Praying this helps you as you face difficulty and loss as well.  Look to Him.

Looking Some More at Loss–The Ones We Don’t Forget



It Happens

Loss, as stated before, happens in all of our lives.  A few years ago someone said that because I was encountering losses in my life I must not be spiritual enough or doing what God wanted.  I have to admit that blow really hurt.  It came at a very vulnerable place in my life when I had been going through a number of losses, and for weeks I struggled over that.  Could these painful and significant losses be a sign that I was not who or where God intended?  My faith was really rocked and I was on the verge of giving up. 

A deeper look at the Bible though, and the experiences of loss among the saints of old restored my faith and enabled me to have a different perspective on loss.  Most of the followers of Christ encountered loss.  The Old Testament heroes encountered loss.  Sometimes it was because of choices and actions they made.  Other times these losses occurred because of the course of the world we live in.  I realized that, even though the losses were hard and painful they were in fact a part of life.  I could let them rob me of joy, or I could seek to learn and grow through them.  I pray for the strength to choose the later.

Some Losses We Can’t Forget

The Loss of Death

As I have been looking and evaluating specific losses in my life I have experienced both a sense of nostalgia and at times a sting of pain.  It’s interesting the losses that I can remember so vividly from early on.  For example, death is a significant loss, and it has touched my life in a variety of ways.  I very vividly remember one of those childhood encounters with death as I watched my puppy, Pokey, hit and killed by one of our neighbors.  We had already had relatives die, and I know we had other pets that had gone to the great bone yard in the sky, but this death really impacted me.  It effected me so much so that now, some thirty years plus later, I can still recall it clearly. 

Death of loved ones brings loss.  It’s a hard thing to endure, but I have come to discover that these feelings and this loss are proof of our ability to love and be loved.  They are evidence of our connections with others, people and pets alike.  When you feel this loss through the death of a loved one, grieve, mourn, hurt, and don’t be afraid of these feelings, for they are the proof of love and the proof of life.

The Loss of Innocence

I would not have considered myself naïve or unaware of situations in the world around me, but I remember, again like it was yesterday, the moment that the darkness of lust and sin and adultery really slapped me in the face.  I was working with a small company of people that I had come to really like.  We spent a lot of time together and for a while we were pretty successful.  I was selling sweepers throughout Vermont and the surrounding states, and was doing fairly well with it.  Then one night I came back to the office to find the husband of one of our friends entangled with the secretary.  It crushed me.  Within in moments I discovered the owner of the company was having a fling with the wife of one of the other salesmen.  I left that night bewildered.  For these people it all seemed so nonchalant, but at home there were spouses who were totally unaware and I knew would be left devastated by this.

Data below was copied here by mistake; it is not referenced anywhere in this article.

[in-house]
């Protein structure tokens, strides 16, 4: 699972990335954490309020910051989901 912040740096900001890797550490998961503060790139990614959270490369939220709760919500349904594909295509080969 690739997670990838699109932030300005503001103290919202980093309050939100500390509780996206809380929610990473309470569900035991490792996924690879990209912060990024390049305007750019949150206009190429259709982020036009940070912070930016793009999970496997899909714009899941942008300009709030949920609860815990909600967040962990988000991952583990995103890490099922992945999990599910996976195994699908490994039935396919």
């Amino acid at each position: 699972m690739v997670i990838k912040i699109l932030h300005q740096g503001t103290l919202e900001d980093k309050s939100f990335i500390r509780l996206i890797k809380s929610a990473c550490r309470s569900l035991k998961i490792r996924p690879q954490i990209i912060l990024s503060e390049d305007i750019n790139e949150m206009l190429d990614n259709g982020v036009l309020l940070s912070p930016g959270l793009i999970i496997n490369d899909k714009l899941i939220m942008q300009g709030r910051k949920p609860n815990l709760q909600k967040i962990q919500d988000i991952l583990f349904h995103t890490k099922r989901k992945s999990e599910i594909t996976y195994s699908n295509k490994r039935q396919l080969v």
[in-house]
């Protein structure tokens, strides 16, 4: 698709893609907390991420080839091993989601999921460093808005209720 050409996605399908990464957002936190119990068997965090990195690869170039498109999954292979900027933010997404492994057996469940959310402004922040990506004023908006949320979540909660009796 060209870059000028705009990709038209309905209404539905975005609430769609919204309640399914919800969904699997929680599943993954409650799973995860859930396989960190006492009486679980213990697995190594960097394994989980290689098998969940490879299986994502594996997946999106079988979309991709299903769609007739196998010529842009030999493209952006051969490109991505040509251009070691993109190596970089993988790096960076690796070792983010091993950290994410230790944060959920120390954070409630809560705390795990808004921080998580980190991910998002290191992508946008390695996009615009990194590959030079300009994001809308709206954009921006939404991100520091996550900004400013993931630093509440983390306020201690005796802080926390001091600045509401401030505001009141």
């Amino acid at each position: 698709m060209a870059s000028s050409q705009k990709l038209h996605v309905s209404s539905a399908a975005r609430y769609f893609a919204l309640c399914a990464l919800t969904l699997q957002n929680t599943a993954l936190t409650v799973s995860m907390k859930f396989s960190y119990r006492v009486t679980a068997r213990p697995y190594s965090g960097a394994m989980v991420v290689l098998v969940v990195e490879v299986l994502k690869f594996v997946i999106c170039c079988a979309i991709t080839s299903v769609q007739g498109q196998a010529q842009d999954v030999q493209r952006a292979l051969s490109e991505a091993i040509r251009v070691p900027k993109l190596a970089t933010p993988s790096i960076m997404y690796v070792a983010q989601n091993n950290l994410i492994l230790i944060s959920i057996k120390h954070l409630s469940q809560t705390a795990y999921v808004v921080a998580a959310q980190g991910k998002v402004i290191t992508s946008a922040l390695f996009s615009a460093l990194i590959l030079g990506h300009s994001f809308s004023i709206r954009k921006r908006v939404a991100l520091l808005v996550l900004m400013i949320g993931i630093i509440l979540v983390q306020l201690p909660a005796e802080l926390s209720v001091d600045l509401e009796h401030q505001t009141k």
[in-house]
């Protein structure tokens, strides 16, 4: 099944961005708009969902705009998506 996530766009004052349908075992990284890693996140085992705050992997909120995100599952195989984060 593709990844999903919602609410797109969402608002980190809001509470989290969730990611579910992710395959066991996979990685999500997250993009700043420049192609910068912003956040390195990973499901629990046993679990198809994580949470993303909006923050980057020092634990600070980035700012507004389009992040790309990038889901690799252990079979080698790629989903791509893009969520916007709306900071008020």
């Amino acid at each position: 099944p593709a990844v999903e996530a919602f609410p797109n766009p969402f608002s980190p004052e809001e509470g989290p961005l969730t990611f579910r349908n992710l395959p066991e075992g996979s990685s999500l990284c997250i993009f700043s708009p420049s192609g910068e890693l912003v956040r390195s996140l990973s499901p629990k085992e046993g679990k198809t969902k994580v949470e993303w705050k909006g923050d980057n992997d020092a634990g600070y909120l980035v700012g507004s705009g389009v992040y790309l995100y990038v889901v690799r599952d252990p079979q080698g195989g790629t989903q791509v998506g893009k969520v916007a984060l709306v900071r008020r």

I left the company that night and sought a new line of work.  But the greatest loss was not the job or the friends, the greatest loss was the sense that something inside of me, a sort of idealism I guess, was gone.  I knew that things like this happened, and not just on the soaps or in the movies, but it had never been as real to me as it was then.  In the wake of this loss of innocence I found cynicism and skepticism and a feeling of distrust that threatened to consume me. 

Forgetting is not Necessarily Healing

Forgetting is not healing.  People have told me that until I don’t remember pain of the past I won’t be healed.  I don’t believe that is accurate.  I do believe that if I am “consumed” by the pain of the past it is a sign that I’m not healthy, but not simply the remembering of the pain.  It’s part of who we are, and it’s among the things that help us grow and develop, even into the people God intends for us to be.  So, remember with respect and reverence the losses of our life, and seek God in the midst of those losses.  Perhaps we might even be able to bring some of the comfort of God we experience into the lives of those around us who need it.

2 Corinthians 1:3-4
3 Blessed be the God and Father of our Lord Jesus Christ, the Father of mercies and the God of all comfort. 4 He comforts us in all our affliction, so that we may be able to comfort those who are in any kind of affliction, through the comfort we ourselves receive from God.

More to come.

Big D

Ballast for the Soul in the Coming Year–2012


In the year 1620, how could 120 pilgrims safely sail to the New World? The answer lay in the belly of the Mayflower. In its hold there was a room full of oak barrels that had been filled with drinking water, then refilled with sea water.

The weight of these barrels provided the ballast that was essential for stability in the stormy waters of the Atlantic Ocean. There is ballast available for you to help you through the rough seas of the coming year, but it is by your choice that you will utilize it or neglect it. You can be certain that storms will come, the question is will you make the preparations now to be ready to face them when they do come across your horizon?


· What storms can you see approaching on the horizon of your life?

· How will you prepare for the storms you see and the ones you can’t see?

Jeremiah 6:16

So now the Lord says, “STOP right where you are! LOOK for the old, godly way, and WALK in it. TRAVEL its path, and you will find REST for your souls. But you REPLY, ‘No, that’s not the road we want!’


· Stop – before going too far

o We often see, but keep going


· Look – a path is already cut

o Lit. “Ask, Enquire” (Job 8.8; Dt. 32.7)

§ Father, Elders, Previous Generation

o The Path is Old – Established

§ We might walk a little different, but the path we travel remains the same.